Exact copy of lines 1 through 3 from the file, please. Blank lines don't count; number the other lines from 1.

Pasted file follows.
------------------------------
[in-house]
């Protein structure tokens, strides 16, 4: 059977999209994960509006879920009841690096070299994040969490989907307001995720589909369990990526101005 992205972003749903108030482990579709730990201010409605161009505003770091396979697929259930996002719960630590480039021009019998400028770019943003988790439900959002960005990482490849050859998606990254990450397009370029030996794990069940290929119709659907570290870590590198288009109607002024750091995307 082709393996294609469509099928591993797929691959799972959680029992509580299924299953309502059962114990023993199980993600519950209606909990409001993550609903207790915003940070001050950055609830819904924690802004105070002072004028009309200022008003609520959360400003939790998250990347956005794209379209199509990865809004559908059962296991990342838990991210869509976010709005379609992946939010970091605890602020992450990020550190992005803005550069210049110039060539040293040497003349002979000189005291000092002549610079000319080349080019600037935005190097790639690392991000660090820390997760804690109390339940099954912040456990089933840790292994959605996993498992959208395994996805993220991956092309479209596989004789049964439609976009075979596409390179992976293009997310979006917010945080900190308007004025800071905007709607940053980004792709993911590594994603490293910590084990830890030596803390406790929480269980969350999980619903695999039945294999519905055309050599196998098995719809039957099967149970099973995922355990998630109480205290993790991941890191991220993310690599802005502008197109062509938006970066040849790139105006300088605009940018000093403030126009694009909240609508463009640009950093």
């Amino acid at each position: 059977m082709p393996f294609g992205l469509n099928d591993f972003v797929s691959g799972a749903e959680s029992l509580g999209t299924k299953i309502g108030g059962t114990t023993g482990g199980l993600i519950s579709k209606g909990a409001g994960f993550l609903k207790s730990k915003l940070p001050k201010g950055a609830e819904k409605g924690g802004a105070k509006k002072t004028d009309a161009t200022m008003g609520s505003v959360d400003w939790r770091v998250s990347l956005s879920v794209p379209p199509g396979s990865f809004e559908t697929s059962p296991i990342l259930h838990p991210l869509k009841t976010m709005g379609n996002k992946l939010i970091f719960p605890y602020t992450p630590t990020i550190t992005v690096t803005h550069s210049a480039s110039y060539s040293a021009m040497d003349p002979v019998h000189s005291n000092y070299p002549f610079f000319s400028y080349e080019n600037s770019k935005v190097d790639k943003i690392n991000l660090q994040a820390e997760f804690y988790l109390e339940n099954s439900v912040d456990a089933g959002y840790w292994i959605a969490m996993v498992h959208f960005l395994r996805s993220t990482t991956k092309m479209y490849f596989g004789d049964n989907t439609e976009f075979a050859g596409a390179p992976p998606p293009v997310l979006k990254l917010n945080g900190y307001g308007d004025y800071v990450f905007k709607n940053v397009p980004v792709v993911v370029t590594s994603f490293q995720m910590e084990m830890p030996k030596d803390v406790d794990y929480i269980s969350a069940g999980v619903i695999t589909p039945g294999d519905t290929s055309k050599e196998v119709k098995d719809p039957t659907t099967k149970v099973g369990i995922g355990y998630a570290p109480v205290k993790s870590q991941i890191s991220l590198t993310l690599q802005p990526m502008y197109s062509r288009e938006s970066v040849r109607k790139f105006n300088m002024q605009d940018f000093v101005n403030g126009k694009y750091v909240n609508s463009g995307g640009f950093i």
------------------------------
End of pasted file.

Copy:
[in-house]
């Protein structure tokens, strides 16, 4: 059977999209994960509006879920009841690096070299994040969490989907307001995720589909369990990526101005 992205972003749903108030482990579709730990201010409605161009505003770091396979697929259930996002719960630590480039021009019998400028770019943003988790439900959002960005990482490849050859998606990254990450397009370029030996794990069940290929119709659907570290870590590198288009109607002024750091995307 082709393996294609469509099928591993797929691959799972959680029992509580299924299953309502059962114990023993199980993600519950209606909990409001993550609903207790915003940070001050950055609830819904924690802004105070002072004028009309200022008003609520959360400003939790998250990347956005794209379209199509990865809004559908059962296991990342838990991210869509976010709005379609992946939010970091605890602020992450990020550190992005803005550069210049110039060539040293040497003349002979000189005291000092002549610079000319080349080019600037935005190097790639690392991000660090820390997760804690109390339940099954912040456990089933840790292994959605996993498992959208395994996805993220991956092309479209596989004789049964439609976009075979596409390179992976293009997310979006917010945080900190308007004025800071905007709607940053980004792709993911590594994603490293910590084990830890030596803390406790929480269980969350999980619903695999039945294999519905055309050599196998098995719809039957099967149970099973995922355990998630109480205290993790991941890191991220993310690599802005502008197109062509938006970066040849790139105006300088605009940018000093403030126009694009909240609508463009640009950093």
């Amino acid at each position: 059977m082709p393996f294609g992205l469509n099928d591993f972003v797929s691959g799972a749903e959680s029992l509580g999209t299924k299953i309502g108030g059962t114990t023993g482990g199980l993600i519950s579709k209606g909990a409001g994960f993550l609903k207790s730990k915003l940070p001050k201010g950055a609830e819904k409605g924690g802004a105070k509006k002072t004028d009309a161009t200022m008003g609520s505003v959360d400003w939790r770091v998250s990347l956005s879920v794209p379209p199509g396979s990865f809004e559908t697929s059962p296991i990342l259930h838990p991210l869509k009841t976010m709005g379609n996002k992946l939010i970091f719960p605890y602020t992450p630590t990020i550190t992005v690096t803005h550069s210049a480039s110039y060539s040293a021009m040497d003349p002979v019998h000189s005291n000092y070299p002549f610079f000319s400028y080349e080019n600037s770019k935005v190097d790639k943003i690392n991000l660090q994040a820390e997760f804690y988790l109390e339940n099954s439900v912040d456990a089933g959002y840790w292994i959605a969490m996993v498992h959208f960005l395994r996805s993220t990482t991956k092309m479209y490849f596989g004789d049964n989907t439609e976009f075979a050859g596409a390179p992976p998606p293009v997310l979006k990254l917010n945080g900190y307001g308007d004025y800071v990450f905007k709607n940053v397009p980004v792709v993911v370029t590594s994603f490293q995720m910590e084990m830890p030996k030596d803390v406790d794990y929480i269980s969350a069940g999980v619903i695999t589909p039945g294999d519905t290929s055309k050599e196998v119709k098995d719809p039957t659907t099967k149970v099973g369990i995922g355990y998630a570290p109480v205290k993790s870590q991941i890191s991220l590198t993310l690599q802005p990526m502008y197109s062509r288009e938006s970066v040849r109607k790139f105006n300088m002024q605009d940018f000093v101005n403030g126009k694009y750091v909240n609508s463009g995307g640009f950093i």